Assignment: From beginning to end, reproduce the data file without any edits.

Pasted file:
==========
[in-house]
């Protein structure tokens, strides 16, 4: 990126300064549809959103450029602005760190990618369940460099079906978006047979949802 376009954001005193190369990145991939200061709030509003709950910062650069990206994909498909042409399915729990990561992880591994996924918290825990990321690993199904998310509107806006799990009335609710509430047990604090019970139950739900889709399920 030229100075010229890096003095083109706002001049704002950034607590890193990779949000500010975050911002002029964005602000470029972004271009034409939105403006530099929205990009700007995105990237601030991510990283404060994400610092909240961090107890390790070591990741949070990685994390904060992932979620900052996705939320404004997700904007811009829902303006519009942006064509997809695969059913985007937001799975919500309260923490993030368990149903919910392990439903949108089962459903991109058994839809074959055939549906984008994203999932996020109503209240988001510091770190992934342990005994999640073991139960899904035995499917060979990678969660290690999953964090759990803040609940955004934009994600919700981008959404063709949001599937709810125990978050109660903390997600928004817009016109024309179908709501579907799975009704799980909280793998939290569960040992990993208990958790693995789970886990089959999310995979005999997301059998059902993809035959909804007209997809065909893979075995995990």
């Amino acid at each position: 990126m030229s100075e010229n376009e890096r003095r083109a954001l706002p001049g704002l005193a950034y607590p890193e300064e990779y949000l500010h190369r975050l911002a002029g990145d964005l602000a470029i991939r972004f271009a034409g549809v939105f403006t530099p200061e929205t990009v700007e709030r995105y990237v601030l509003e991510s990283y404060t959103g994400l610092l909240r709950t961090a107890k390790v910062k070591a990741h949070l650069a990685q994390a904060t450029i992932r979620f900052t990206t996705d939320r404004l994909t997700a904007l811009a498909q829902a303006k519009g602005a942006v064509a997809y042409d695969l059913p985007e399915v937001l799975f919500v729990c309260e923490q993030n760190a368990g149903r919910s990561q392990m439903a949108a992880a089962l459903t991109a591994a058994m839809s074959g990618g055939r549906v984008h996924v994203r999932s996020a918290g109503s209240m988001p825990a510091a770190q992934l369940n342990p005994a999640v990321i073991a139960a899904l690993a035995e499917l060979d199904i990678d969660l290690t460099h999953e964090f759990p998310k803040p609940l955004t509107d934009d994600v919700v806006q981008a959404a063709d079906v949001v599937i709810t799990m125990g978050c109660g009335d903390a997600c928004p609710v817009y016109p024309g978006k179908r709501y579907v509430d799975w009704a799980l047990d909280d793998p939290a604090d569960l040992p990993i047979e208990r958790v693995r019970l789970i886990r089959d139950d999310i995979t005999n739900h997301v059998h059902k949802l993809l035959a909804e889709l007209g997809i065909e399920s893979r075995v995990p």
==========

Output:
[in-house]
């Protein structure tokens, strides 16, 4: 990126300064549809959103450029602005760190990618369940460099079906978006047979949802 376009954001005193190369990145991939200061709030509003709950910062650069990206994909498909042409399915729990990561992880591994996924918290825990990321690993199904998310509107806006799990009335609710509430047990604090019970139950739900889709399920 030229100075010229890096003095083109706002001049704002950034607590890193990779949000500010975050911002002029964005602000470029972004271009034409939105403006530099929205990009700007995105990237601030991510990283404060994400610092909240961090107890390790070591990741949070990685994390904060992932979620900052996705939320404004997700904007811009829902303006519009942006064509997809695969059913985007937001799975919500309260923490993030368990149903919910392990439903949108089962459903991109058994839809074959055939549906984008994203999932996020109503209240988001510091770190992934342990005994999640073991139960899904035995499917060979990678969660290690999953964090759990803040609940955004934009994600919700981008959404063709949001599937709810125990978050109660903390997600928004817009016109024309179908709501579907799975009704799980909280793998939290569960040992990993208990958790693995789970886990089959999310995979005999997301059998059902993809035959909804007209997809065909893979075995995990």
């Amino acid at each position: 990126m030229s100075e010229n376009e890096r003095r083109a954001l706002p001049g704002l005193a950034y607590p890193e300064e990779y949000l500010h190369r975050l911002a002029g990145d964005l602000a470029i991939r972004f271009a034409g549809v939105f403006t530099p200061e929205t990009v700007e709030r995105y990237v601030l509003e991510s990283y404060t959103g994400l610092l909240r709950t961090a107890k390790v910062k070591a990741h949070l650069a990685q994390a904060t450029i992932r979620f900052t990206t996705d939320r404004l994909t997700a904007l811009a498909q829902a303006k519009g602005a942006v064509a997809y042409d695969l059913p985007e399915v937001l799975f919500v729990c309260e923490q993030n760190a368990g149903r919910s990561q392990m439903a949108a992880a089962l459903t991109a591994a058994m839809s074959g990618g055939r549906v984008h996924v994203r999932s996020a918290g109503s209240m988001p825990a510091a770190q992934l369940n342990p005994a999640v990321i073991a139960a899904l690993a035995e499917l060979d199904i990678d969660l290690t460099h999953e964090f759990p998310k803040p609940l955004t509107d934009d994600v919700v806006q981008a959404a063709d079906v949001v599937i709810t799990m125990g978050c109660g009335d903390a997600c928004p609710v817009y016109p024309g978006k179908r709501y579907v509430d799975w009704a799980l047990d909280d793998p939290a604090d569960l040992p990993i047979e208990r958790v693995r019970l789970i886990r089959d139950d999310i995979t005999n739900h997301v059998h059902k949802l993809l035959a909804e889709l007209g997809i065909e399920s893979r075995v995990p």